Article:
Making Choices: Big Ones vs. Everyday Little Choices

Big Choice vs. Everyday Little ChoiceWe have all heard the old adage that our lives are the product of our choices.  Why is it that no one really bothers to take the time to teach us this vital skill — Making Choices?  Not in school, nor at home.  In some cases, one may encounter a course in decision-theory.  Even if you know the theory, how many take the time and run a careful decision-analysis before making every move.  We need something a lot simpler and more in concert with how we operate as emotional humans.

I believe that our daily lives are filled with numerous opportunities on a moment by moment basis to exercise our choice.  Just learning this simple truth can energize us with a great deal of power.  Right now, I could be focused on finishing this article and sharing it with you or worrying about something else or chatting with a friend or watching TV.

Too much weight seems to be placed on the big choices in life, because of the imagined enormity of their impact as conjured up by our minds.  Our clever minds are in the habit of  making mountains of mole hills.  I recently read that the three most important choices in life are to figure out where to live, what career path to choose and who to marry.

According to this popular philosophy, once a person decides on a city, a career and a spouse — they should be set for life.  I don’t believe that life plays out that way at all.  I have personally experienced and known people who love the city they live in, like their jobs and are in love with their spouses, but are not living a life of joy and fulfillment.

So what’s the catch?

The quality of our life is defined by our experience of various life moments, not just the big ones.  Big events come by very few times in one’s life, but small everyday moments occur in droves.  Just becoming aware of the number of occasions we have every day to exercise our ability to choose is empowering.

We are mostly unaware of this gift.  We simply settle for the default option that is made for us.  I always tell my wife, “If you don’t move your chess piece, your opponent will move it for you.  That’s usually not a good situation.”   If you actually took the time to count the number of opportunities you have everyday to exert your option to make a choice, you will realize how powerful you truly are.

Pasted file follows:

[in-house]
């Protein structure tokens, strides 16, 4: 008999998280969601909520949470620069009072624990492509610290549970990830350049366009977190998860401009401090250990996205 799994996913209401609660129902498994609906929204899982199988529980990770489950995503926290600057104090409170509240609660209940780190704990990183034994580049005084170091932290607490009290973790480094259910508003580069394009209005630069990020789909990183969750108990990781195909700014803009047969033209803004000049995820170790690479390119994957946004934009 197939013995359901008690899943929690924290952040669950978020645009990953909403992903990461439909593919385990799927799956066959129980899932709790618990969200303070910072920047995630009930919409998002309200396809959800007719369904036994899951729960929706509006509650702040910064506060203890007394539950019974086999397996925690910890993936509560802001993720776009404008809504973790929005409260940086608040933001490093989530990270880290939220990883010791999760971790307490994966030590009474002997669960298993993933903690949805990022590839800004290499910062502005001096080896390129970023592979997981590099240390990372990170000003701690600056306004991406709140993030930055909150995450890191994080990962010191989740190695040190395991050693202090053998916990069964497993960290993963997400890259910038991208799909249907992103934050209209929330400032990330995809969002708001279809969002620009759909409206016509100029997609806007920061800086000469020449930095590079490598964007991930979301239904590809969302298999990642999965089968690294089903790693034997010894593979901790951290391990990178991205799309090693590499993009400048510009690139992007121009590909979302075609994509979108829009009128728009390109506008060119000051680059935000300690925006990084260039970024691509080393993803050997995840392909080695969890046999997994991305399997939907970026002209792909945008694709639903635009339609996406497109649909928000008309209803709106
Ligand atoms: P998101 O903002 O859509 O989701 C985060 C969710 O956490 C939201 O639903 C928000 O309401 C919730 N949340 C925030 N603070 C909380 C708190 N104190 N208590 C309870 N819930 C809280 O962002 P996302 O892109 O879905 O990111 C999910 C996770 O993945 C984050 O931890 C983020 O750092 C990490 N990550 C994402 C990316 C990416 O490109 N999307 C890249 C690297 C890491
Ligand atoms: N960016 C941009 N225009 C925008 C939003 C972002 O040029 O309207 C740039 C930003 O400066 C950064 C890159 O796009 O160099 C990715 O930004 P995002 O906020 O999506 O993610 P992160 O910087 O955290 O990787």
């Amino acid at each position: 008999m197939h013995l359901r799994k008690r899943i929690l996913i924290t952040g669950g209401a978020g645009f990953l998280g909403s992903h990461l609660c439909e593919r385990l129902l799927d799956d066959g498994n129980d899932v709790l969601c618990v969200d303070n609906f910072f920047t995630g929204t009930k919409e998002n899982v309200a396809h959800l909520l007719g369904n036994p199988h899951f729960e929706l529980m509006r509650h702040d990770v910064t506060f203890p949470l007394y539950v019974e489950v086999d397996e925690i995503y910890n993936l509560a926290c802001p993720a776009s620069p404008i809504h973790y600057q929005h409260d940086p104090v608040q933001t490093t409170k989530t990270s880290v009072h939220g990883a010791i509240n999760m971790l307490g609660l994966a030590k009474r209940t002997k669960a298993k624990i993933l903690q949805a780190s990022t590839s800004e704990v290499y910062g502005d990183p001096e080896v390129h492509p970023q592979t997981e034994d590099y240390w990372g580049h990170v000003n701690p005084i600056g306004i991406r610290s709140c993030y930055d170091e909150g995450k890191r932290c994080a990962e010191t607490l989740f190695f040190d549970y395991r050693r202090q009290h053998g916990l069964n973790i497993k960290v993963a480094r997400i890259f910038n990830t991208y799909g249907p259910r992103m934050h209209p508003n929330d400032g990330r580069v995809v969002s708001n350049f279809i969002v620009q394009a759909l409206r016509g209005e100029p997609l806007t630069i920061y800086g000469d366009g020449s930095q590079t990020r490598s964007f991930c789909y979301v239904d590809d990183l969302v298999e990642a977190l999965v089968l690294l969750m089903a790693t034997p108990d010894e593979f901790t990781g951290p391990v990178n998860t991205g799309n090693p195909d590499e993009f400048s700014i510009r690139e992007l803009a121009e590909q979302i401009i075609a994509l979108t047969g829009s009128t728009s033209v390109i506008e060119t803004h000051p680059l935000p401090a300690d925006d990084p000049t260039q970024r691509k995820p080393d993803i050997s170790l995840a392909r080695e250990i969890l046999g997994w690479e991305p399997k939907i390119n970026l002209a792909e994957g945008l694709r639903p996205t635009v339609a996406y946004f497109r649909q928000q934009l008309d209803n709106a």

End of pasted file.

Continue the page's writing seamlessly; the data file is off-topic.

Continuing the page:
We all know big choices make a difference in our life, but how many of us realize that it’s the little everyday choices that impact the quality of our life and our ability to attain lasting joy and fulfillment?

How many of these little choices do we encounter everyday?

My good friend and executive coach, Sharon Eakes, recently wrote about Choosing in Every Moment in her e-zine Fresh Views, “With really big things it’s easy to notice we have a choice. What shall I do with the rest of my life? Shall I marry this person? It’s harder to realize I’m choosing in every moment on little, everyday things. What to do, feel, think, say? How to say it? Whether to be cheerful or grumpy. Every time I remember how many choices I have in a day, I feel both liberated and overwhelmed. Often I’m not even aware of the choices I make. Or it feels like someone else MADE me choose this or that.”

I recently hosted a Meetup group and asked them how many choices they made in a given day and they quickly answered, a hundred.  The group also chuckled at the question, because it was mind-boggling for them to count the number of opportunities they had every single day to make deliberate choices.  It’s also sad to note how often we knowingly or unknowingly “pass” on our choice and succumb to the default option.

Big Choices vs. Everyday Little ChoicesAnd yet, how do we become better at making these “smaller” everyday choices?

While some of us may think that we take the time, gather the facts, analyze the situation and make rational choices, most of the time we only “rationalize” our choice.  So, who made them to begin with?  And, why are we rationalizing?